Hildegard Crypto Malware Hijacks Kubernetes Clusters to Mine Monero
According to researchers on Palo Alto Networks’ Unit 42 team, a new malware strain, dubbed Hildegard, has been discovered targeting Kubernetes clusters for cryptocurrency mining.
Hildegard was first detected in January 2021 and used to launch crypto-jacking operations. Researchers say that the campaign may still be in the reconnaissance and weaponization stage.
On Wednesday, Jay Chen, Aviv Sasson, and Ariel Zelivansky, researchers with Palo Alto Networks, believed that this new malware campaign is still under evolution since it has an incomplete codebase and infrastructure. Currently, most of Hildegard’s infrastructure has been only for less than two months. TeamTNT may eventually launch a large-scale cryptojacking attack via Kubernetes environments or steal data from applications running in Kubernetes clusters.
The new malware attacks Kubernetes clusters through a kubulet glitch, the primary node agent that runs on each Kubernetes node. After gaining access, it infects as many containers as possible to begin a crypto-jacking operation to mine crypto.
Hildegard, Feature-rich Malware
The malware can leverage the abundant computing resources in Kubernetes environments for cryptojacking and potentially exfiltrate sensitive data from tens to thousands of applications running in the clusters.
The researchers noted that this was the first time TeamTNT has been seen targeting Kubernetes environments. It also has multiple ways of establishing C2 connections, hiding its activity “behind” a legitimate and easily-overlooked Linus kernel process. It encrypts its malicious payload inside a binary to make automated static analysis harder.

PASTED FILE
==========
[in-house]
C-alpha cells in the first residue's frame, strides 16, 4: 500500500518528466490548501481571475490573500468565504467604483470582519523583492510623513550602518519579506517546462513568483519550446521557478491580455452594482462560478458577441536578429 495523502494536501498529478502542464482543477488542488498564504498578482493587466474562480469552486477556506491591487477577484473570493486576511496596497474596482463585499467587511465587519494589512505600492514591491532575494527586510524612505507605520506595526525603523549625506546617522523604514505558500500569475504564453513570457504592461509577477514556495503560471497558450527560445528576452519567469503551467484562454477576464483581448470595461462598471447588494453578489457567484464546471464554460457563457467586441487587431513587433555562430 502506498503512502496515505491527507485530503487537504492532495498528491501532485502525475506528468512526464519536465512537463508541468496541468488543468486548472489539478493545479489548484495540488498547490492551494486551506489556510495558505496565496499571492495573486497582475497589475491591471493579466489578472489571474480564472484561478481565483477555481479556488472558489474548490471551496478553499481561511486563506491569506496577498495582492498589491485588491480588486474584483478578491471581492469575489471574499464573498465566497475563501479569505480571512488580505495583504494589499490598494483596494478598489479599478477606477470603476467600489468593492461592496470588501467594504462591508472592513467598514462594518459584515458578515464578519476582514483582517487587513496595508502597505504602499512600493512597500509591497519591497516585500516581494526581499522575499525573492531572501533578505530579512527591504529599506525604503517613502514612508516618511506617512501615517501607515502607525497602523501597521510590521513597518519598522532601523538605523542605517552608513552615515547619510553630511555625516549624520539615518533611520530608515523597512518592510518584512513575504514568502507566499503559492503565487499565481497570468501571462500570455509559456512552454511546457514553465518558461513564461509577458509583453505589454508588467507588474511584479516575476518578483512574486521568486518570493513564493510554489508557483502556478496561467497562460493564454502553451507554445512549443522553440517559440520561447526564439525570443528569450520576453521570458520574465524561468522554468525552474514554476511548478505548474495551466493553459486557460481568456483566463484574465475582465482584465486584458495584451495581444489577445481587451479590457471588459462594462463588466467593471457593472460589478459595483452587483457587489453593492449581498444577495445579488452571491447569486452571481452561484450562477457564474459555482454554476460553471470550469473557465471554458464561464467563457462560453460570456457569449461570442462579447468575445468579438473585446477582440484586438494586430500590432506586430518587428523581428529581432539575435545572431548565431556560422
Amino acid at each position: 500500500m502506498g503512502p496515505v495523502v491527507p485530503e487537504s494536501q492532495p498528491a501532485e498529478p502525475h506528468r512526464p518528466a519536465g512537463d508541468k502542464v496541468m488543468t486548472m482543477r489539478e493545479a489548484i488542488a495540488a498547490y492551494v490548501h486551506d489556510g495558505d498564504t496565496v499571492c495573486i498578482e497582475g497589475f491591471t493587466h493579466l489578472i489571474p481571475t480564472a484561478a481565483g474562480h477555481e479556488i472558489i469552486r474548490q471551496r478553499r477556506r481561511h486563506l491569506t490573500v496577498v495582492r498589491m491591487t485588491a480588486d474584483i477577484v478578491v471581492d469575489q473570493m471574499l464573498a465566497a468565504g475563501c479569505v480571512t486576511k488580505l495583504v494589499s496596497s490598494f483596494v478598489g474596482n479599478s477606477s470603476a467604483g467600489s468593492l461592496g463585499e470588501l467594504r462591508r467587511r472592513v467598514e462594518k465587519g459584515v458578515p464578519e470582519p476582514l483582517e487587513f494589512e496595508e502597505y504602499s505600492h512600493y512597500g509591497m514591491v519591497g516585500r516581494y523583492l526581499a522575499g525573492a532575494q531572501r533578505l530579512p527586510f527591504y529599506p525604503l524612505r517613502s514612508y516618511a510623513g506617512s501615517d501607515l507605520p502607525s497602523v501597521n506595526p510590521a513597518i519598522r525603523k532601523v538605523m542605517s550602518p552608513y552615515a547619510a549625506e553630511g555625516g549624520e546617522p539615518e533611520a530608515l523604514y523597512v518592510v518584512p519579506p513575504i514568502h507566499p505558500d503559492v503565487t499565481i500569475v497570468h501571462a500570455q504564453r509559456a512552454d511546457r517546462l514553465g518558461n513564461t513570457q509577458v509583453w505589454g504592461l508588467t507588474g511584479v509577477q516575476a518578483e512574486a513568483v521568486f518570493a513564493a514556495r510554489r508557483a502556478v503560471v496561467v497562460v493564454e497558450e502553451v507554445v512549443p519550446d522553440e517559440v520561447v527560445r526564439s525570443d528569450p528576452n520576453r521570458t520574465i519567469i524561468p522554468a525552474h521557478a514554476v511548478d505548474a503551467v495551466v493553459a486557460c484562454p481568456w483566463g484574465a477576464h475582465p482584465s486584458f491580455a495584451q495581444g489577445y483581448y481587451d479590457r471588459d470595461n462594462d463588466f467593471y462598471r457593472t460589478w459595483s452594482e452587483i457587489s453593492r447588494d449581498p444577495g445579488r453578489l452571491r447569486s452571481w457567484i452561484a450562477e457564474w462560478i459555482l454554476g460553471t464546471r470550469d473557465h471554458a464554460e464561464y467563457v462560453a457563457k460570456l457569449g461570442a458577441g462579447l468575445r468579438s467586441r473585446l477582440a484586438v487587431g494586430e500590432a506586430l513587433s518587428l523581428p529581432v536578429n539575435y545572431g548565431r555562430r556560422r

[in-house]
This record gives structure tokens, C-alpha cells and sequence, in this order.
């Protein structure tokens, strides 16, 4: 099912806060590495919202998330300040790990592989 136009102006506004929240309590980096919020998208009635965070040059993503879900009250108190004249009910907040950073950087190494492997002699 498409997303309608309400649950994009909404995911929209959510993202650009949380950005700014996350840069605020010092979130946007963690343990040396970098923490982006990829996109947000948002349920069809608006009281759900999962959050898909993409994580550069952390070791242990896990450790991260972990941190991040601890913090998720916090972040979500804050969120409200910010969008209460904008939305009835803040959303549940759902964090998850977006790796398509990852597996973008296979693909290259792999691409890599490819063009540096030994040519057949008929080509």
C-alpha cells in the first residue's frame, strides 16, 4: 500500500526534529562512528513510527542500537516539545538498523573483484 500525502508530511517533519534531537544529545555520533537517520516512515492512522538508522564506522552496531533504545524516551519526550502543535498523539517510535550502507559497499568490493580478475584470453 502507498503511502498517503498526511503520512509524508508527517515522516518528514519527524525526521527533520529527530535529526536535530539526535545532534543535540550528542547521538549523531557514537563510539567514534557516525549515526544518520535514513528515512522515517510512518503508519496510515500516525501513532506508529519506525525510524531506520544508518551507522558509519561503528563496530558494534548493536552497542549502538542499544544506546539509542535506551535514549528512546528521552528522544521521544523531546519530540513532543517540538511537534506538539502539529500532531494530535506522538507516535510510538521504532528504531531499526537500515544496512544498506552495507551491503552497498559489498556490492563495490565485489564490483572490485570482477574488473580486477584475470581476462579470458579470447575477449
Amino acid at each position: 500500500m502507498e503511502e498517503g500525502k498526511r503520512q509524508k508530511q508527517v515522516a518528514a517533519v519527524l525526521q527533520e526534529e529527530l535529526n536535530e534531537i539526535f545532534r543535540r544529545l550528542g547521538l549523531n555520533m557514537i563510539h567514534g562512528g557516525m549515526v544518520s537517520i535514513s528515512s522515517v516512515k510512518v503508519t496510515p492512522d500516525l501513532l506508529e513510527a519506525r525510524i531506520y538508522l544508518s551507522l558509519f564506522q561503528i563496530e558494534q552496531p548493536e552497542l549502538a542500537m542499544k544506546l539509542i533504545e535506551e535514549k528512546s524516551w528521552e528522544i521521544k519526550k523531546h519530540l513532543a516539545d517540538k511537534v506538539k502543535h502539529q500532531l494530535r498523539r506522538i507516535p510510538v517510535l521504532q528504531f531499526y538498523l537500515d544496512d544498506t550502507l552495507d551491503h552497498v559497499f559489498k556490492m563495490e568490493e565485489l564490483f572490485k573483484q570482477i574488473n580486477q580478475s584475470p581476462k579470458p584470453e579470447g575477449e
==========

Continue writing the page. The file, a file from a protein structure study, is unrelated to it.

The team added that the Hildegard malware is one of the most complicated and most feature-rich malware they have seen from TeamTNT. The threat actor mainly has developed more sophisticated tactics for initial access, execution, defense evasion, and C2. These efforts make the malware more stealthy and persistent.
TeamTNT has been suspected of targeting Kubernetes because, unlike a Docker engine, which runs on a single host, a Kubernetes cluster will typically hold more than one host, each of which can run multiple containers. Thus hijacking a Kubernetes cluster for crypto mining works out much more profitable than hijacking a Docker host.
Tal Morgenstern, the co-founder of remediation intelligence provider Vulcan Cyber Ltd, said that threat actors are leveraging a combination of Kubernetes misconfigurations and known vulnerabilities. IT teams must closely coordinate with their security counterparts to prioritize remediation, especially for external-facing assets and high-risk vulnerabilities.
Morgenstern added that Kubernetes could be quickly secured, with focus and cross-team collaboration to get the fix done and prevent these kinds of attacks.